Have you ever swam in a crystal-clear sinkhole amidst a lush jungle? Swimming in a cenote is a unique experience, only found in Mexico and one of the things you should definitely try out during your trip. Cenotes are mostly found on the Yucatan peninsula in the southern part of Mexico. The great Mayans knew about the cenotes long before they became a bucket-list attraction, and they used them as a source of water as well as in their spiritual ceremonies.If you want to visit some of the most amazing cenotes choose Valladolid cenotes or cenotes near Tulum and Playa del Carmen. Most cenotes in Mexico are open to the public, and many offer activities like swimming, snorkelling, kayaking and scuba diving. You can either join one of the cenote tours from Tulum or other cities of Riviera Maya if you enjoy a hassle-free excursion or rent a car and visit independently. The choice is really vast, as there are hundreds of cenotes in Yucatan, but after reading this post, you will discover which cenotes in Mexico are truly unmissable.If you haven’t been to Mexico yet, you’re probably wondering, what is a cenote? Cenotes are pools of water that form when porous limestone bedrock collapses, and since there is plenty of limestone in Yucatan, there are many cenotes there. Some cenotes are part of large underground river systems, and others are connected to the sea. Cavern cenotes are the youngest cenotes where the limestone roof hasn’t eroded yet. These sinkholes are closed and resemble a cave. They receive minimal natural light and are dark and mysterious, so swimming in one of the close cenotes is a truly unique experience. An example of a cave cenote is Cenote Suytun. Open cenotes are much older, with their roof eroded away over the years. They are open to the external world, lit with natural light, and normally covered with lush vegetation. Most cenotes in Yucatan are open cenotes, they are fun to visit and great for swimming. Examples of open cenotes include Gran Cenote and Cenote Ik Kil.We also have ancient cenotes that are the oldest in Yucatan. An example of an ancient cenote is Cenote Azul or Cenote Cocalitos in Bacalar, which resemble a lagoon or a lake with both roofs and walls eroded away. In the Mayan culture, cenotes played an important role. They were seen as the bridge between the earthly and the divine worlds. They were considered sacred places and were used for religious rituals, including human offerings in some cases. Today, visiting a Mexican cenote is not only a fun activity but also one of the many ways you can explore and understand the ancient Mayan civilisation.Just a few kilometres away from Tulum, you will find one of the most popular cenotes in Mexico – the Gran Cenote. Gran Cenote is an open cenote with crystal clear emerald water, two pools, and a cave. If you’re interested in diving, this is a great place to do it. If you want to snorkel, which I recommend doing, snorkelling gear is included in the ticket price. Just make sure you bring an ID, which is required as a deposit. The waters of Gran Cenote are teeming with tropical fish, and you can even spot here adorable tinny turtles. A few-meters long cave connects the two pools of the cenote, and as you swim through it, look up to admire ancient stalactites. And if you’re lucky, you might even spot some bats soaring through the intricate formations. Getting to Gran Cenote is easy; you can drive a car, or since it’s only a 5 km trip, you can also ride a bicycle, which is a common mode of transport in Tulum. Since the cenote is one of the most popular cenotes near Tulum, the best time to visit it is in the morning, right after it opens at 8 am.Cenote Suytun is a cave cenote which features a circular platform right in the middle of its cave. At around midday, the platform gets illuminated by a light beam coming through a small opening in the cave ceiling, creating an extraordinary sight! This picturesque cave cenote has captured the hearts of Instagrammers worldwide, and it’s not hard to see why. If you want to take a photo of the platform, prepare yourself to wait in a queue. Apart from taking the Insta famous photo, make sure you explore the cave and its striking stalactites and stalagmites that formed over thousands of years. If you want to swim, you will be required to take a shower and wear a life jacket. Cenote Suytun is located 8 km from the centre of Valladolid. If your itinerary doesn’t allow you to stay a couple of days in this area of Yucatan, you can book a tour starting from your hotel in Cancun or any other Riviera Maya town. Combine a visit to Suytun with Chichen Itza and the town of Valladolid for a day packed with interesting sights. This is a perfect cenote tour that includes Valladolid and Chichen Itza as well. Check Availability here. Opening times: 9 am to 5 pm Entrance ticket: 150 pesos ($8.40)Being one of the top attractions of Bacalar Lagoon, Cenote Azul is one of the top cenotes to visit in Mexico. It boasts a perfectly circular shape, and as it is an ancient cenote, it more resembles a lagoon or a lake than a cenote. Cenote Azul has a dark blue colour thanks to its depth, which reaches an incredible 295 feet. Swimming in this cenote is an extraordinary experience, and it’s very refreshing. If you’re not a strong swimmer, make sure to rent a life jacket and enjoy floating in its waters carefree. Alternatively, you can also explore this large cenote on a kayak. Bacalar lies in Quintana Roo, a 4-hour drive south of Cancun. You can find Cenote Azul 4 km south of Bacalar downtown, and the best way to get there is by rental car. It is also possible to get to Cenote Azul by taxi, or if you’re up for some cardio, you can also walk or cycle. A Cenote tour is also an easy way to explore these amazing natural wonders. This private tour takes you to Bacalar Lagoon. Opening times: 10 am to 6 pm Entrance ticket: 25 pesos ($1.40)If you’re looking for a cenote where you can spend a fun day, Oxman is perfect. It is an open cenote with lush vegetation growing on its walls. Cenote Oxman is known for its Tarzan robe swing. Grab onto the handles and swing to the middle of the pool to jump into the cenote. The first jump is a little scary, but trust me, you will want to do it again and again! Also, bring your snorkelling mask (or rent it out) to explore the underwater world of the cenote, which is inhabited by colourful fish. Cenote Oxman boasts fantastic facilities. In addition to the cenote entrance, you can also enjoy their sun loungers and pool. There is also a restaurant, and if you’re wanting to stay here for lunch, make sure to choose a ticket that includes their buffet lunch. Hacienda Oxman is located a 6-km drive from downtown Valladolid. You can drive here or take a taxi. It is also popular to cycle here and visit two other nearby cenotes along the way- Cenote Dzitnup and Saamal. Opening times: 8 am to 5 am Entrance ticket: 150 pesos ($8.40)Laguna de Kaan Luum is one of the unique places to visit near Tulum and an excellent destination for nature lovers. There are many animals living in this area, including agoutis, jaguars, and badgers. Additionally, you can see parrots, woodpeckers, and iguanas that are colourful. In the middle of the lagoon, there is an 80-metre-deep cenote, which you can spot from a raised viewing platform. The water in the cenote has an intense blue colour due to its profound depth, and unfortunately, swimming inside it is not allowed. The lagoon itself offers fantastic swimming conditions in its warm, shallow waters. Don’t forget to bring your snorkelling mask and a rush guard to protect your body from sun exposure, as wearing sun cream is strictly forbidden. The best way to get to Laguna de Kaan Luum is to rent a car or scooter and make your way independently. The lagoon is located a short drive away from downtown Tulum, but since it is tucked away from the main road, deep in the jungle, it is best to avoid taking taxis or public buses, which will drop you off on the main road. Opening times: 9 am to 4 pm Entrance ticket: 300 pesos ($16.75)Situated near the New World Wonder Chichen Itza, Cenote Ik Kil is a popular tourist stop but also one of the most picturesque swimming holes in Mexico. It is an open cenote with lush vegetation and lianas growing on its walls and cave ceilings entirely eroded away. Taking a refreshing dip in the cenote’s cool water is a real treat after touring Chichen Itza under the blazing Mexican sun. The cenote has a maximum depth of 150 feet, and life jackets are compulsory if you want to swim. And if you dare, there is also a 5-meter high jumping platform, which is sure to give you an exhilarating adrenaline rush. Since Ik Kil is located near the Chichen Itza Archaeological Site, most tours stop at the cenote after a visit to the Mayan ruins. This means that the cenote is a little busy most of the time, but still, totally worth it. If you wish to enjoy it without the crowds, choose to visit in the early morning or late afternoon. Opening times: 9 am to 5 pm Entrance ticket: 150 pesos ($8.40)If you’re looking for the best family-friendly cenotes in Mexico, Cenote Zaci, located near Tulum, is perfect. It is a small, open cenote, and what makes it a great cenote for kids is that it is only 3 meters deep. The cenote Zaci also boasts a fun zipline, which you let go of when you’re in the middle of the water for a thrilling jump, and also a 3-meter high jumping platform. The cenote facilities include sun loungers, a pool and a restaurant where you can grab a light lunch and a cold drink. If you have a space in your itinerary, combine a visit to Cenote Zaci with Gran Cenote, cenote Calavera or Car Wash Cenote, all of which are located close by. You can drive to this cenote independently or, since it’s only 8 km away, get here by taxi. Get the number of the taxi driver so that you can call them to pick you out when you’re ready to go back. Opening times: 9 am to 5 pm Entrance ticket: 200 pesos ($11.20)Cenote Cristalino, as the name suggests, is known for its crystal clear water, perfect for snorkelling and scuba diving. The cenote pool is like a giant aquarium, full of tropical fish of different species and colours. There is also a cave-like tunnel which is fun to swim through and a jumping platform for thrill-seekers. The lush jungle surrounds the cenote, so make sure you explore the whole site because there are two more hidden pools with shallow turquoise water to be discovered. Avoid visiting the cenote during the weekend, when the cenote gets really busy with the local families flocking here to spend their free time. Also, make sure to check out the neighbouring Cenote Azul, which is equally stunning. Cenote Cristalino is tucked between Tulum and Playa del Carmen and can be easily visited from both cities. The best to way get to the cenote is with a rental car, but it is also possible to take a local bus known as a “colectivo”. Make sure you tell the driver where you want to get off, as stops are on demand. Opening times: 8 am to 6 pm Entrance ticket: 200 pesos ($11.20)Cenote Calavera is one of the most unique cenotes in Mexico. Unlike other cenotes that often feature a large swimming hole, Calavera consists of a few smaller holes and does not have a staircase to access its cave. Instead, you will either need to jump into the cenote or climb down a huge wooden ladder, which is a thrill in its own right! The cenote hole with its ladder is one of the most photographed places in Tulum, and when you see it, you will understand why. Inside the main pool, there is also a swing, which also is a cool photo spot. The cenote is surrounded by greenery and colourful sun loungers where you can dry off and catch some sun. There is also a snack shop, and as at most cenotes – showers, toilets and changing rooms. Cenote Calavera is situated just outside Tulum downtown, off the main road to Coba Mayan ruins, and you can easily cycle to its entrance or grab a taxi. Opening times: 8:30 am to 5 pm Entrance ticket: 250 pesos ($14)Located also near Tulum (in the Mayan language – Cenote Aktun-Ha), also known as Cenote Car Wash, is a picturesque open cenote totally worth adding to your itinerary. Cenote Car Wash looks like a tranquil lake and boasts exceptionally crystal clear water, which is perfect for swimming, snorkelling and also diving. In the water, you can spot lots of colourful fish and small, adorable turtles. For the best snorkelling experience, arrive in the morning when the turtles are the most active. There is also a 3-meter high jumping platform, which is not too scary hight but high enough to give you a little thrill. The cenote also has some seating and picnic spaces, which are great if you want to spend some more time here. Cenote Car Wash is located on the main road to Coba, a 9-km drive from downtown Tulum. You can get here either by taxi, rental car, scooter or bicycle. Make sure to also check out other fantastic cenotes in this area, such as Gran Cenote and Cenote Calavera. Opening times: 8 am to 5 pm Entrance ticket: 300 pesos ($16.80)Famous for its large stromatolites colony, Cenote Cocalitos is a must-visit cenote when travelling to Bacalar Lagoon. Stromatolites are billions-year-old fossils which are considered to be the oldest life forms on Earth and the first organisms that produced oxygen. At Cocalitos, you will have a unique opportunity to get to these fascinating organisms close, but make sure you follow the rules and never step on them. Upon arrival, you will find a large swimming hole with lukewarm milky-blue water and an incredible view of gorgeous jungle greenery. The cenote also features colourful hammocks and swings in the water. The cenote is shallow, and it is possible to walk around to explore all its corners. Cenote Cocalitos lies 4 km away from Bacalar city centre, and you can easily get here by taxi, rental car or scooter, or you can just simply walk or cycle. Make sure you also check out Cenote Azul, which is situated in the same area of Bacalar. Opening times: 10 am to 5 pm Entrance ticket: 50 pesos ($2.80)Another fantastic cenote situated between Playa del Carmen and Tulum, Cenote Azul, offers one of the most delightful swimming experiences in Yucatan. The cenote itself is a beautiful pool of turquoise, crystal-clear water surrounded by lush greenery. In addition to the main pool, there are also several smaller swimming holes, so make sure you take time to explore the site fully. Inside the water, you can find dozens of colourful fish, making it an ideal spot for snorkelling and admiring nature in its purest form. This is also a great spot for cliff-jumping – there are several platforms of different heights, and the highest one is 5 meters high. Jumping into the refreshing crystal water is a fantastic experience if you dare to try it! Cenote Azul is located right by Cenote Crsiatlino, so you can visit both of them in one day. Make sure you bring cash with you, as only cash payment (in MEX pesos) is accepted at the entrance. You can rent a car or take a local Colectivo bus either from Playa del Carmen or Tulum. Opening times: 9 am to 5 pm Entrance ticket: 200 pesos ($11.20)Visiting Mexican cenotes is once in a lifetime experience, and if you want to make the most out of your visit, here are some things to keep in mind. Bring cash – You will need Mexican pesos to pay for entrance at the cenotes you visit. Most cenotes are located remotely, with no nearby ATMs, so make sure you carry enough cash to pay for the entrance and any extras you may want to purchase, such as snorkelling equipment or lunch. Suncream is not allowed – Most cenotes forbid visitors to use suncream and other products that may contaminate the water. If you need to protect your skin, opt for a long-sleeved rash guard. Before entering the cenote pool, you will be required to take a shower to wash off deodorant, body moisturiser and other products you may be wearing. Wear a life jacket – The use of life jackets at some cenotes in Mexico is obligatory, while at others, it’s recommended but not mandatory. If you’re not a confident swimmer, you should get one, even if it’s not required. Floating in a life jacket is actually a super fun experience! Be respectful – Cenotes in Mexico are sacred places, so behave accordingly, show respect and follow the rules. Don’t do anything that will impact the environment, such as bringing plastic to the cenote or leaving any litter behind. Also, bring with you a fast-drying towel made of microfibre material, a pair of flip-flops, a comfortable swimsuit and plenty of water.I hope you found this guide to the most epic cenotes in Mexico inspiring and useful. Swimming in a cenote is an unforgettable experience that you should definitely add to your Mexico itinerary. From Cenote Suytun’s iconic circular platform to the unique wildlife found at Laguna Kaan Luum and Gran Cenote, each Mexican cenote has something special to offer. If you are really into exploring Tulum cenotes in Mexico make sure to also check out other Cenotes like Cenote Dos Ojos or Cenote Manatí just to name a few. Enjoy your adventure!Source link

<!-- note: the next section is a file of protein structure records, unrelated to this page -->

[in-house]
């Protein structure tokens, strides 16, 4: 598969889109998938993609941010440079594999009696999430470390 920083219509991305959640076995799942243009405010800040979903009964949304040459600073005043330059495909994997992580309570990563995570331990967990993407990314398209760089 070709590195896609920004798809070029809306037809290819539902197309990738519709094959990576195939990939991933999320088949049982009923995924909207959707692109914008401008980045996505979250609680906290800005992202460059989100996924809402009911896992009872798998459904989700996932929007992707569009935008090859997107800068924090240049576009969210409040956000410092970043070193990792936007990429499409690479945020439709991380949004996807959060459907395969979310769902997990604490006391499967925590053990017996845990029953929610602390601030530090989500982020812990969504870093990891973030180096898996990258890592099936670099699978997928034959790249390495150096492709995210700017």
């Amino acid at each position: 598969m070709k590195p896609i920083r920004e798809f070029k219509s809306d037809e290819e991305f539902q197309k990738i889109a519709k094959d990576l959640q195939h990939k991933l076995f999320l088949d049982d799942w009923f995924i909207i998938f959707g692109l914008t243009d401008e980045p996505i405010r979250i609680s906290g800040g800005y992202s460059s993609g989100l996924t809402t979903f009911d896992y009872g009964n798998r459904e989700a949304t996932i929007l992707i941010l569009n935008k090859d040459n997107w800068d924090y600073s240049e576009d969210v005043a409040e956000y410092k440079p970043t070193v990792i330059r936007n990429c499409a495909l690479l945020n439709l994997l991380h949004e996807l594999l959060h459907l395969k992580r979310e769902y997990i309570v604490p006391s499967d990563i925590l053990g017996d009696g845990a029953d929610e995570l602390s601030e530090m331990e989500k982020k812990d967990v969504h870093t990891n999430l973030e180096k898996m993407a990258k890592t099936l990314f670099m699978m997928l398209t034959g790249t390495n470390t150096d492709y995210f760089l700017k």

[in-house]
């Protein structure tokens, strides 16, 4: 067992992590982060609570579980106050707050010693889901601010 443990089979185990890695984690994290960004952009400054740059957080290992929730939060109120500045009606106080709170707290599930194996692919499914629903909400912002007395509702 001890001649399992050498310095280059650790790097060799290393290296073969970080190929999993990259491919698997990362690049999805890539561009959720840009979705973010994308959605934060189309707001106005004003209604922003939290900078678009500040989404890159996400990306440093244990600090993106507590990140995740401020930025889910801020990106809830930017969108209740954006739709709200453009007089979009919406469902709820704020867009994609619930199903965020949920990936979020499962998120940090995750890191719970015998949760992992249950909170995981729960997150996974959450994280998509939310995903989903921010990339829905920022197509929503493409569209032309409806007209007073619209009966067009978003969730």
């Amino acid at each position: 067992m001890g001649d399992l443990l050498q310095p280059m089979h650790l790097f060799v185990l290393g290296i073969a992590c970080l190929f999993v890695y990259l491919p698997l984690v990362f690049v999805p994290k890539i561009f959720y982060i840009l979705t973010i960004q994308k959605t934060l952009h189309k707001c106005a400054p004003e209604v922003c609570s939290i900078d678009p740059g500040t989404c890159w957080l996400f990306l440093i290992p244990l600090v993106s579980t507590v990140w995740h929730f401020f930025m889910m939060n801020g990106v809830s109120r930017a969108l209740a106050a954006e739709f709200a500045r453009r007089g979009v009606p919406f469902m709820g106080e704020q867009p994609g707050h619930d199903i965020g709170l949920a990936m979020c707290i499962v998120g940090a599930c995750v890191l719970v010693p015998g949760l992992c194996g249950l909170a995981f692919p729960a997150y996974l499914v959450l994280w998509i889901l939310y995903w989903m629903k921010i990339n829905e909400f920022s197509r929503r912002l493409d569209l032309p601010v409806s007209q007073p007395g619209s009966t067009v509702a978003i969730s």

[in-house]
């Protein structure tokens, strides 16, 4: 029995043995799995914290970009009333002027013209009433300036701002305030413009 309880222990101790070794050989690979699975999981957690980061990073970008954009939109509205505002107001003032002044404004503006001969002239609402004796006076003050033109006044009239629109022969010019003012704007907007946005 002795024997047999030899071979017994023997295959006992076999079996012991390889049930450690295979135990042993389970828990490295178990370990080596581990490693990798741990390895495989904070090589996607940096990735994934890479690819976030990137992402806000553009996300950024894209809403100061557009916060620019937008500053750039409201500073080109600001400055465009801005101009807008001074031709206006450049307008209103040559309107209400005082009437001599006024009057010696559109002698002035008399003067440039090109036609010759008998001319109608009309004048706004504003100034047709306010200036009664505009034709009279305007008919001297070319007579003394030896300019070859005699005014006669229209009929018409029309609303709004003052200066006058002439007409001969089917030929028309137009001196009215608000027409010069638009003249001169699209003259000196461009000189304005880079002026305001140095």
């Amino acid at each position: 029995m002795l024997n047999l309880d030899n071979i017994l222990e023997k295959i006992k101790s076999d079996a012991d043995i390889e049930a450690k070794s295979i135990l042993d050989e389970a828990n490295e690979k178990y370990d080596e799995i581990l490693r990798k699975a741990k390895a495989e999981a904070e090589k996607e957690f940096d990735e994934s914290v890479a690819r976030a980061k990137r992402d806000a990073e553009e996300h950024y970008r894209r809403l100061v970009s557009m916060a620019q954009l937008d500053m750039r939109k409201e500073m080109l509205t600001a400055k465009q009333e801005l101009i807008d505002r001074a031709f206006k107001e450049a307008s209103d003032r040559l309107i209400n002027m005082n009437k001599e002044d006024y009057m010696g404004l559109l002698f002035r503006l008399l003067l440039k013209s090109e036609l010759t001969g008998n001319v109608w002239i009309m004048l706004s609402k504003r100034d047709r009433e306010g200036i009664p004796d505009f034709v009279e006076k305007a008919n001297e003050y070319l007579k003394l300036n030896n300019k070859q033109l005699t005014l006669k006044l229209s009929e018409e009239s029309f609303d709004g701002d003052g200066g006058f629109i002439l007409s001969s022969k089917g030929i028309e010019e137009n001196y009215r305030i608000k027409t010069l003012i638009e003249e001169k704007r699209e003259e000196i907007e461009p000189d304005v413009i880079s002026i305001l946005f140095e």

Top Cenotes in Mexico